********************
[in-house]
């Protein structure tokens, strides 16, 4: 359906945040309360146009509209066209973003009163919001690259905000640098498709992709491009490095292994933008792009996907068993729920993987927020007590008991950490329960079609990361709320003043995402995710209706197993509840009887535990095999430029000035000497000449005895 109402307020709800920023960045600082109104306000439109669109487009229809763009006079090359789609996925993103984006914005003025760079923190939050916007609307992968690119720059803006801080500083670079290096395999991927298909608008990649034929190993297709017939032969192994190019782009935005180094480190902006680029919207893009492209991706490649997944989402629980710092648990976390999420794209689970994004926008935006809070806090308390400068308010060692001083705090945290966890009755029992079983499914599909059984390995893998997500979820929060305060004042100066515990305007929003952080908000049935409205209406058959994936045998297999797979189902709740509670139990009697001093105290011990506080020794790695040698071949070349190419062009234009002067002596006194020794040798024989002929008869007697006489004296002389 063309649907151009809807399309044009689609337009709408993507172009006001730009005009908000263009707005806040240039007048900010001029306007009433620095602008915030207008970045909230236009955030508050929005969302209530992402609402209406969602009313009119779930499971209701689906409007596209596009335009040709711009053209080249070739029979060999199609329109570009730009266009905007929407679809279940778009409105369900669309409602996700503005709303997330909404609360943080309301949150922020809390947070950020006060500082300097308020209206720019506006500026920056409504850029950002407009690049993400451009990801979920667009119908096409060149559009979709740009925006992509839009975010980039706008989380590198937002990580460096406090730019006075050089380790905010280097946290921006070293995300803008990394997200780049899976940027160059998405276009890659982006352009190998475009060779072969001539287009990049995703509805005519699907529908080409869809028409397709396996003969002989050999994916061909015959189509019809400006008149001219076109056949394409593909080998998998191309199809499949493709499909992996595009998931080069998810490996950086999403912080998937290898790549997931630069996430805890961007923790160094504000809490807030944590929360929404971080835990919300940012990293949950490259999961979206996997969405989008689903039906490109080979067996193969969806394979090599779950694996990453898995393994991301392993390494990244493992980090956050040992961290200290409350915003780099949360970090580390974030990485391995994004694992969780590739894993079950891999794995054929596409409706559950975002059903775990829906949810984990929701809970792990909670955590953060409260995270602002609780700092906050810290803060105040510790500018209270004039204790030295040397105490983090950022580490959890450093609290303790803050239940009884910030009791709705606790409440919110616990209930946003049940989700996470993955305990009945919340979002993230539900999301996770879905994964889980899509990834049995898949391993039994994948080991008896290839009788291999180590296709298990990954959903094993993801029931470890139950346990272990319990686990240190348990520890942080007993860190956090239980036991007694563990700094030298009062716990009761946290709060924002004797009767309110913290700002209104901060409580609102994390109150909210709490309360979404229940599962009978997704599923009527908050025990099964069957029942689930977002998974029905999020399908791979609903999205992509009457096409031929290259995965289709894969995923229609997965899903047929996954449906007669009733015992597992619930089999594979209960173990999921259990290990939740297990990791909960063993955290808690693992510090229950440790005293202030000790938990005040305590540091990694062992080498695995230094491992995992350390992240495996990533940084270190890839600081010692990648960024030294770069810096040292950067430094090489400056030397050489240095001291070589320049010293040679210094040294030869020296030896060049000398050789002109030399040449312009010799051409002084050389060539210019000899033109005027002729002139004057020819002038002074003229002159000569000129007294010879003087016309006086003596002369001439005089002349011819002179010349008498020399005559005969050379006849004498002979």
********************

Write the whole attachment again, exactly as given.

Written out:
[in-house]
């Protein structure tokens, strides 16, 4: 359906945040309360146009509209066209973003009163919001690259905000640098498709992709491009490095292994933008792009996907068993729920993987927020007590008991950490329960079609990361709320003043995402995710209706197993509840009887535990095999430029000035000497000449005895 109402307020709800920023960045600082109104306000439109669109487009229809763009006079090359789609996925993103984006914005003025760079923190939050916007609307992968690119720059803006801080500083670079290096395999991927298909608008990649034929190993297709017939032969192994190019782009935005180094480190902006680029919207893009492209991706490649997944989402629980710092648990976390999420794209689970994004926008935006809070806090308390400068308010060692001083705090945290966890009755029992079983499914599909059984390995893998997500979820929060305060004042100066515990305007929003952080908000049935409205209406058959994936045998297999797979189902709740509670139990009697001093105290011990506080020794790695040698071949070349190419062009234009002067002596006194020794040798024989002929008869007697006489004296002389 063309649907151009809807399309044009689609337009709408993507172009006001730009005009908000263009707005806040240039007048900010001029306007009433620095602008915030207008970045909230236009955030508050929005969302209530992402609402209406969602009313009119779930499971209701689906409007596209596009335009040709711009053209080249070739029979060999199609329109570009730009266009905007929407679809279940778009409105369900669309409602996700503005709303997330909404609360943080309301949150922020809390947070950020006060500082300097308020209206720019506006500026920056409504850029950002407009690049993400451009990801979920667009119908096409060149559009979709740009925006992509839009975010980039706008989380590198937002990580460096406090730019006075050089380790905010280097946290921006070293995300803008990394997200780049899976940027160059998405276009890659982006352009190998475009060779072969001539287009990049995703509805005519699907529908080409869809028409397709396996003969002989050999994916061909015959189509019809400006008149001219076109056949394409593909080998998998191309199809499949493709499909992996595009998931080069998810490996950086999403912080998937290898790549997931630069996430805890961007923790160094504000809490807030944590929360929404971080835990919300940012990293949950490259999961979206996997969405989008689903039906490109080979067996193969969806394979090599779950694996990453898995393994991301392993390494990244493992980090956050040992961290200290409350915003780099949360970090580390974030990485391995994004694992969780590739894993079950891999794995054929596409409706559950975002059903775990829906949810984990929701809970792990909670955590953060409260995270602002609780700092906050810290803060105040510790500018209270004039204790030295040397105490983090950022580490959890450093609290303790803050239940009884910030009791709705606790409440919110616990209930946003049940989700996470993955305990009945919340979002993230539900999301996770879905994964889980899509990834049995898949391993039994994948080991008896290839009788291999180590296709298990990954959903094993993801029931470890139950346990272990319990686990240190348990520890942080007993860190956090239980036991007694563990700094030298009062716990009761946290709060924002004797009767309110913290700002209104901060409580609102994390109150909210709490309360979404229940599962009978997704599923009527908050025990099964069957029942689930977002998974029905999020399908791979609903999205992509009457096409031929290259995965289709894969995923229609997965899903047929996954449906007669009733015992597992619930089999594979209960173990999921259990290990939740297990990791909960063993955290808690693992510090229950440790005293202030000790938990005040305590540091990694062992080498695995230094491992995992350390992240495996990533940084270190890839600081010692990648960024030294770069810096040292950067430094090489400056030397050489240095001291070589320049010293040679210094040294030869020296030896060049000398050789002109030399040449312009010799051409002084050389060539210019000899033109005027002729002139004057020819002038002074003229002159000569000129007294010879003087016309006086003596002369001439005089002349011819002179010349008498020399005559005969050379006849004498002979």